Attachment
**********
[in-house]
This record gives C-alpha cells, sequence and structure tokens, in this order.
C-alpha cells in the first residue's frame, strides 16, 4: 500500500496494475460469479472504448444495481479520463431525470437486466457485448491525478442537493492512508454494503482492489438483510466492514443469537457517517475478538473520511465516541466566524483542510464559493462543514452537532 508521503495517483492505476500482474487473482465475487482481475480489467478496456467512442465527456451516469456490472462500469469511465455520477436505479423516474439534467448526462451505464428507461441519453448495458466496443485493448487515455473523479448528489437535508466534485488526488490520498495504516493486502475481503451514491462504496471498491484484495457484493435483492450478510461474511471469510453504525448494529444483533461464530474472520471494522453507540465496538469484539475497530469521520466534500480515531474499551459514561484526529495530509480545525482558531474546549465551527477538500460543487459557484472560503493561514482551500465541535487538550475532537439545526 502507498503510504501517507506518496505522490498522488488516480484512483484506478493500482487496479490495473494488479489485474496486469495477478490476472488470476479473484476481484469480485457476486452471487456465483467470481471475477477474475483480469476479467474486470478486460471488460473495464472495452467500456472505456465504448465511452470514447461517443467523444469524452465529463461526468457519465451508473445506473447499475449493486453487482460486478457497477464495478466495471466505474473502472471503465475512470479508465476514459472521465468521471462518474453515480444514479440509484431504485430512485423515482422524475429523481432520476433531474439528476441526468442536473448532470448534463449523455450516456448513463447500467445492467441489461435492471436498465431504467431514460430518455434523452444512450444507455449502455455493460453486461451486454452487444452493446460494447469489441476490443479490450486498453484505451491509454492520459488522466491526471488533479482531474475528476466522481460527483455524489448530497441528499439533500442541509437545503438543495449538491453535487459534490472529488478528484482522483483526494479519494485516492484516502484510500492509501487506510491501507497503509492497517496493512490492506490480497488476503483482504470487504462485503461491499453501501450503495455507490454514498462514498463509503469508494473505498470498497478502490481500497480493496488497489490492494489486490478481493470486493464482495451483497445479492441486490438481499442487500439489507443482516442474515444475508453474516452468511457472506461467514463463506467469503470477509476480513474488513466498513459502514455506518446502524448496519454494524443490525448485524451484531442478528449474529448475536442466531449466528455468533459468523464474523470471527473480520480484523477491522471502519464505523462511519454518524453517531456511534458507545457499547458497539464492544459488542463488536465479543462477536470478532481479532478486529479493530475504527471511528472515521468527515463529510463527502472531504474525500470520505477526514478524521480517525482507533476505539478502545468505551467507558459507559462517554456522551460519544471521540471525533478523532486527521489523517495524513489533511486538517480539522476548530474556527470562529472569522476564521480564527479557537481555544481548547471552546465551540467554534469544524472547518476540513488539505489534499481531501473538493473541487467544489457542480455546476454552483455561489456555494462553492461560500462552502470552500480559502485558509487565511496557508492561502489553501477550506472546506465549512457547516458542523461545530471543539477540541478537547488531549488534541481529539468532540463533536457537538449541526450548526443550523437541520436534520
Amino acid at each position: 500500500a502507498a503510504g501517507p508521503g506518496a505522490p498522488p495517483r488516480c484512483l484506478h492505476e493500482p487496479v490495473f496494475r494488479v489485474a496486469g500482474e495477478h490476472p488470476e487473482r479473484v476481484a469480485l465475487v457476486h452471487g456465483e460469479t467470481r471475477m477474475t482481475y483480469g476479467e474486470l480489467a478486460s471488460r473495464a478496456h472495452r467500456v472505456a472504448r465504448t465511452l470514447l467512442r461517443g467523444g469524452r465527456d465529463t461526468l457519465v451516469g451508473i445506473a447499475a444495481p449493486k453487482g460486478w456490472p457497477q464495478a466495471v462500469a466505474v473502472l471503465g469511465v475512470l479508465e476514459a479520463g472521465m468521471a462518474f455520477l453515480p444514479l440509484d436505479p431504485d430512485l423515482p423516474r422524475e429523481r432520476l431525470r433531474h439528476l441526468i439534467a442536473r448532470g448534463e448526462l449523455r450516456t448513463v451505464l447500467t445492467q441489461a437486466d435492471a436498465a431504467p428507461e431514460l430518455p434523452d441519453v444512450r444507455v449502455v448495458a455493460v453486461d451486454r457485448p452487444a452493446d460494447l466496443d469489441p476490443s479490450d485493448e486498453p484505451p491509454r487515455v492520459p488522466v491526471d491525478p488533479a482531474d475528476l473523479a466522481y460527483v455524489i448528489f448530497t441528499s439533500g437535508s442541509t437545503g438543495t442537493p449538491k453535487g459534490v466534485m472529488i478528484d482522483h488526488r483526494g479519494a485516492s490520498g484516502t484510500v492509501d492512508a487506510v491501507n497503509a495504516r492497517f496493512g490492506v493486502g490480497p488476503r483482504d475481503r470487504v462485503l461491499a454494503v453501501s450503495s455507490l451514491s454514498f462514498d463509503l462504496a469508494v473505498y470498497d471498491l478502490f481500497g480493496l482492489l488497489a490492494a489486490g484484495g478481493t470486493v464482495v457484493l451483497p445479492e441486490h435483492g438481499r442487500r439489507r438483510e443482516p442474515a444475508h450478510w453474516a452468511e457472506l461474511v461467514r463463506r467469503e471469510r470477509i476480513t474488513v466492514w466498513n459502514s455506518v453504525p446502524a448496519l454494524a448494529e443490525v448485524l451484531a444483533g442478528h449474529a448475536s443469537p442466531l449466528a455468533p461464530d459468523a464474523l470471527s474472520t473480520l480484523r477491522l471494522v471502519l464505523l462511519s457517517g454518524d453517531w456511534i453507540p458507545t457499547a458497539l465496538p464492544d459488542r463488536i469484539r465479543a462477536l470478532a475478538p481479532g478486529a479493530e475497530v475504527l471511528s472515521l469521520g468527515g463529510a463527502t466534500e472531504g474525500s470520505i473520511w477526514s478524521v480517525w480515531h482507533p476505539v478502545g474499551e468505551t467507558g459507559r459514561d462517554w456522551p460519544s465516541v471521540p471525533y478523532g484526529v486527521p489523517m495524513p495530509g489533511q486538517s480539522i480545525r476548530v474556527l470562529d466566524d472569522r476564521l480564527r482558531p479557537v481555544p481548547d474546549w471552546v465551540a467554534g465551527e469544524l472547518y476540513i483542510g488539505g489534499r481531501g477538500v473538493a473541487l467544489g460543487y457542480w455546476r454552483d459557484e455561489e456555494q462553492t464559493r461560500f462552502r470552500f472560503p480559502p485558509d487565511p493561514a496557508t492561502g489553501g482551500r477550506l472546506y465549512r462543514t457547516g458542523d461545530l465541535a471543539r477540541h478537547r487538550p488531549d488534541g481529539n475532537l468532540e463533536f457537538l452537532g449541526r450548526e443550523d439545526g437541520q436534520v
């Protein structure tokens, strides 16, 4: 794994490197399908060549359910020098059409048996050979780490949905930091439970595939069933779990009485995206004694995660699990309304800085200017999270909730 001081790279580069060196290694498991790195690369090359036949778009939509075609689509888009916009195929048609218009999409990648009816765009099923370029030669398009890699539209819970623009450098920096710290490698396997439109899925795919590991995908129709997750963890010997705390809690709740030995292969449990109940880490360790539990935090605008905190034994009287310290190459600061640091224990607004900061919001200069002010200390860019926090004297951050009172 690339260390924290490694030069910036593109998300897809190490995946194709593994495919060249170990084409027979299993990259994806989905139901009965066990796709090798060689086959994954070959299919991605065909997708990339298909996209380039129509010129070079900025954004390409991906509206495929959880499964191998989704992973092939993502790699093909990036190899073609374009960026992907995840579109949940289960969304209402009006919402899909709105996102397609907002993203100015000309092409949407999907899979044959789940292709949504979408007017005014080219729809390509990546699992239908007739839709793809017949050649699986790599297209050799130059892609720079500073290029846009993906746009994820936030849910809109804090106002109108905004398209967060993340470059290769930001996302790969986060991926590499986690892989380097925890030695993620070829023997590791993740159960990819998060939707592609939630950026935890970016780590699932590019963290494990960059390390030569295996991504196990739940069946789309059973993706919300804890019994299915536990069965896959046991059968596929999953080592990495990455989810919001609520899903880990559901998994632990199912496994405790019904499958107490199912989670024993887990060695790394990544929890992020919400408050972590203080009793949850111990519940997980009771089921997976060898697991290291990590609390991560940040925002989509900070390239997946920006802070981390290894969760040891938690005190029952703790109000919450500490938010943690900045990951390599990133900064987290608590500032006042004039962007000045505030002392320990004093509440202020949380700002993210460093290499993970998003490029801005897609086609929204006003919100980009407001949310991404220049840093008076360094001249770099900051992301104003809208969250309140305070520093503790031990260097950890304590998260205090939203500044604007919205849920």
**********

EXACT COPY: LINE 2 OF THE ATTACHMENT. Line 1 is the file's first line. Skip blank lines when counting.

This record gives C-alpha cells, sequence and structure tokens, in this order.